In the end, the report released earlier this week assigned ratings of up to four stars to 1,200 programs at 608 institutions — fewer than half the schools that train teachers. The programs graduate three-fourths of the 200,000 new teachers trained each year.
Fewer than 10 percent earned three or more stars, and only four received four stars. Some 14 percent got zero.
The listings were published Tuesday by U.S. News & World Report, along with a strongly worded editorial. However, the full report from NCTQ is easier to navigate.
Only 4 percent of Minnesota’s traditional programs voluntarily submitted the data NCTQ requested. Private programs that graduate fewer than 20 teachers a year were not included in the review.
In Minnesota, programs at Gustavus Adolphus College, the University of Minnesota-Duluth, the University of Minnesota–Morris and the University of St. Thomas earned four or more stars.
Overall, Minnesota fared better than average on some of the elements rated. A third of the state’s programs restrict admission to the top half of each college-bound cohort, compared with 28 percent nationwide. And 40 percent of programs evaluated in Minnesota met the group’s goal for reading instruction, vs. the 29 percent nationally.
Every Minnesota high-school teacher prep program surveyed met NCTQ’s goals for teacher mastery of content. But every program at both the elementary and secondary level failed its goals for providing high-quality student teaching experiences.
The group measured the wrong things and did so with scanty data, according to administrators at the U of M’s College of Education and Human Development.
“Since we provided the minimum amount of information possible under the guidance of our Office of General Counsel (primarily course syllabi and assessment instruments), we expected that our ranking could be quite low in comparison to other institutions,” said its statement. “This ranking is a reflection of the limited data that NCTQ reviewed and their particular expectations about teacher education.”
The college is proud of its ratings from other bodies, the statement continued. “The U of M recently received the highest standard of accreditation by the National Council for Accreditation of Teacher Education (NCATE), a national accrediting body for the U of M and other higher-education teacher preparation programs. NCATE recognized the U of M for exemplary performance in its partnership with local schools and the high quality experiences that our teacher candidates have in classrooms during their preparation program.”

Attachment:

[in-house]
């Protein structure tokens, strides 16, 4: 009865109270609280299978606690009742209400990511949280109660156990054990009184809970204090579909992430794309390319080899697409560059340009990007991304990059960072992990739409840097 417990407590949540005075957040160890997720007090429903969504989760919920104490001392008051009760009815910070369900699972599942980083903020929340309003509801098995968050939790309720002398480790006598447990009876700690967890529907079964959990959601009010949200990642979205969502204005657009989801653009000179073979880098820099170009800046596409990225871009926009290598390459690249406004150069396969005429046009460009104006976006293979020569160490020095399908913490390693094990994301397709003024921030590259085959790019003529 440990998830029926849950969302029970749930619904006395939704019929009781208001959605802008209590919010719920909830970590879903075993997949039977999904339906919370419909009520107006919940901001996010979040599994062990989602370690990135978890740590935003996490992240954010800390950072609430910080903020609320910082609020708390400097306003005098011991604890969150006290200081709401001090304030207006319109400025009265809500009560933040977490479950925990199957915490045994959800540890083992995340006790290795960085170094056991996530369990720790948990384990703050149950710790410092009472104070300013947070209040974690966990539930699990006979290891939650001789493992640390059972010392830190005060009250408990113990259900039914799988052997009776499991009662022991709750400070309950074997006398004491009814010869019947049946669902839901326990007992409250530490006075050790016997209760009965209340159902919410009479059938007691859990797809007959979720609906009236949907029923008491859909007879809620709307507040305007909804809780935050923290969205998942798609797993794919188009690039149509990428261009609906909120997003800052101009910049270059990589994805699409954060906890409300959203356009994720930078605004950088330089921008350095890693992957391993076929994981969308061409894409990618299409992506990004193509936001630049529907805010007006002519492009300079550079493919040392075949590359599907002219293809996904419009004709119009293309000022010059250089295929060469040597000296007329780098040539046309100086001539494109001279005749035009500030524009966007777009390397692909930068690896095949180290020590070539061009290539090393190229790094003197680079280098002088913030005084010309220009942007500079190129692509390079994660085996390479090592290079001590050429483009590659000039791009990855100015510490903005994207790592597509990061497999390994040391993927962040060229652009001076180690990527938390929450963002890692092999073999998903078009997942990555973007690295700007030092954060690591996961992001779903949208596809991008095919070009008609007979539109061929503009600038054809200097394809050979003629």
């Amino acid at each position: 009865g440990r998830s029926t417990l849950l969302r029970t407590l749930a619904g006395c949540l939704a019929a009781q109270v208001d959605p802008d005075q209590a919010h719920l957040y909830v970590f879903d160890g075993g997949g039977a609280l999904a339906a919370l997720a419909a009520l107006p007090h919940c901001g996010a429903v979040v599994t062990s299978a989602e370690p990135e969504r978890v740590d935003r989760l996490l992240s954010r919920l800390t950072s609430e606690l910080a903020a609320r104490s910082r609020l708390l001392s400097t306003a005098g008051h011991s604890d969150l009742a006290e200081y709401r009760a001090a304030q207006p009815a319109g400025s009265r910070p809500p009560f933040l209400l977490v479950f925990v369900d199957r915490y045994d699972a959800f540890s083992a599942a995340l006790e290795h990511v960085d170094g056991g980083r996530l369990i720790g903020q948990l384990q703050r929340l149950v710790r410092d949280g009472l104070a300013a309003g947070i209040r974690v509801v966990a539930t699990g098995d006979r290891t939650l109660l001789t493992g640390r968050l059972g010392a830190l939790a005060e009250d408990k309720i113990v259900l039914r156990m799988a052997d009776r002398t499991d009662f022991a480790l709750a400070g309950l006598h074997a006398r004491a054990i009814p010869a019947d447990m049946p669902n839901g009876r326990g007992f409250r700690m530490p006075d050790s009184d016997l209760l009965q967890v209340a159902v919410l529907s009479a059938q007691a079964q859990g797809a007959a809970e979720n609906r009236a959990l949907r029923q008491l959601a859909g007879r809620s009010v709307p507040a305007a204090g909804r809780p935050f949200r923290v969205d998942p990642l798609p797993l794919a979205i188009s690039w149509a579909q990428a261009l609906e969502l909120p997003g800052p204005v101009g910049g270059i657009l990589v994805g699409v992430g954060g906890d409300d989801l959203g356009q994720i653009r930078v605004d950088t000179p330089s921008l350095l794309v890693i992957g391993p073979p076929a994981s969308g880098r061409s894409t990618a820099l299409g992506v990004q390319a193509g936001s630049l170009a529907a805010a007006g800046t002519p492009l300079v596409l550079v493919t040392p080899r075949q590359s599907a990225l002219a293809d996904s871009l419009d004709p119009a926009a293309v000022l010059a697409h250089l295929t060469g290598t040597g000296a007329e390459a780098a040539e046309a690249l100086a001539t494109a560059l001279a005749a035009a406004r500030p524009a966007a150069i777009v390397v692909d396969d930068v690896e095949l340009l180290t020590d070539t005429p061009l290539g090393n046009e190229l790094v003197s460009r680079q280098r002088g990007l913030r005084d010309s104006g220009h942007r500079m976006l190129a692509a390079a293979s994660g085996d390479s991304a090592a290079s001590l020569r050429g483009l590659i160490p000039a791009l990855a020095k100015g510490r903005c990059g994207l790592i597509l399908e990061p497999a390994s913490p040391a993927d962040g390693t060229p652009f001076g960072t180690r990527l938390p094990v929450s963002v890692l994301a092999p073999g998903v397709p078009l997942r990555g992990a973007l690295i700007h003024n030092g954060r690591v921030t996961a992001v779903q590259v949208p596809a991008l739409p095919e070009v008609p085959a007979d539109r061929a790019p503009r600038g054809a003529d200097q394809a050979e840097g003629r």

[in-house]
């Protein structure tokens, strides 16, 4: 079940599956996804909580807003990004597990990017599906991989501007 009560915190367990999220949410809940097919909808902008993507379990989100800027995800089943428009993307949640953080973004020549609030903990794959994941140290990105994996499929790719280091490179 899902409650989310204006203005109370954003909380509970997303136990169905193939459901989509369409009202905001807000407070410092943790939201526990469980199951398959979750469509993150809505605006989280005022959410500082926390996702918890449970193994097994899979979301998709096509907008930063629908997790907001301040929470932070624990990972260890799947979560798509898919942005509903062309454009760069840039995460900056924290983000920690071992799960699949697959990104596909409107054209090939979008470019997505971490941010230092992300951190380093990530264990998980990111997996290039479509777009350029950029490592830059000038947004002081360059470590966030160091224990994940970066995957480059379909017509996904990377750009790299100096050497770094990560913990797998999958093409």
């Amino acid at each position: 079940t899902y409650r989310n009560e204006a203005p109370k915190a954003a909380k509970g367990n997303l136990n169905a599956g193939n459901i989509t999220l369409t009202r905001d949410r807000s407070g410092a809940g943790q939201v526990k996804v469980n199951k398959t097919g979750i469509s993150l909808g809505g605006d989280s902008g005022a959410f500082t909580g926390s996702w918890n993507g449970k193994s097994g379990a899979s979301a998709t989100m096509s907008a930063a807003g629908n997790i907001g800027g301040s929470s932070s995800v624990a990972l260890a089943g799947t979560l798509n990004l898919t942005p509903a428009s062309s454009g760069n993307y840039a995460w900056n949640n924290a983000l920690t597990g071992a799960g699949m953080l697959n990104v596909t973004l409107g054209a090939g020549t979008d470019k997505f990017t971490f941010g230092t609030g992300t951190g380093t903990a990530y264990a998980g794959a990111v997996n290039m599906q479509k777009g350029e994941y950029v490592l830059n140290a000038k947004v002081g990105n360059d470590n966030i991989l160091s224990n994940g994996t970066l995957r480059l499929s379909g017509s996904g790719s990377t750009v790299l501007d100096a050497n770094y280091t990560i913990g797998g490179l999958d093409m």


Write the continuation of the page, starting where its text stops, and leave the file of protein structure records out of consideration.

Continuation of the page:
Agreement on need for change
Whether the concerns of traditional teacher prep programs about the NCTQ rating are borne out, there is widespread agreement that change is needed.
In a preview of the report released Monday, the Center for American Progress noted that other groups, including the Council of Chief State School Officers and the American Federation of Teachers have also called for improvement.
Together with the NCTQ survey, “These reports correctly identify weak teacher-preparation programs as being key to the failure of public education to improve instruction for all students,” the center reported.
“According to recent figures, nearly a third of the U.S. teaching workforce is in its first five years on the job, which underscores the importance of having a high-quality pre-employment-training infrastructure to prepare new teachers.
“In order to meet students’ needs, new teachers — and there are 200,000 of them each year—must be able to offer competent instruction from the first day they set foot in the classroom,” it said. “Yet a survey of 500 new teachers by the American Federation of Teachers found that fewer than half thought that their teacher-training program adequately prepared them for their first year of teaching. Clearly, there is room to improve the quality of teacher education.”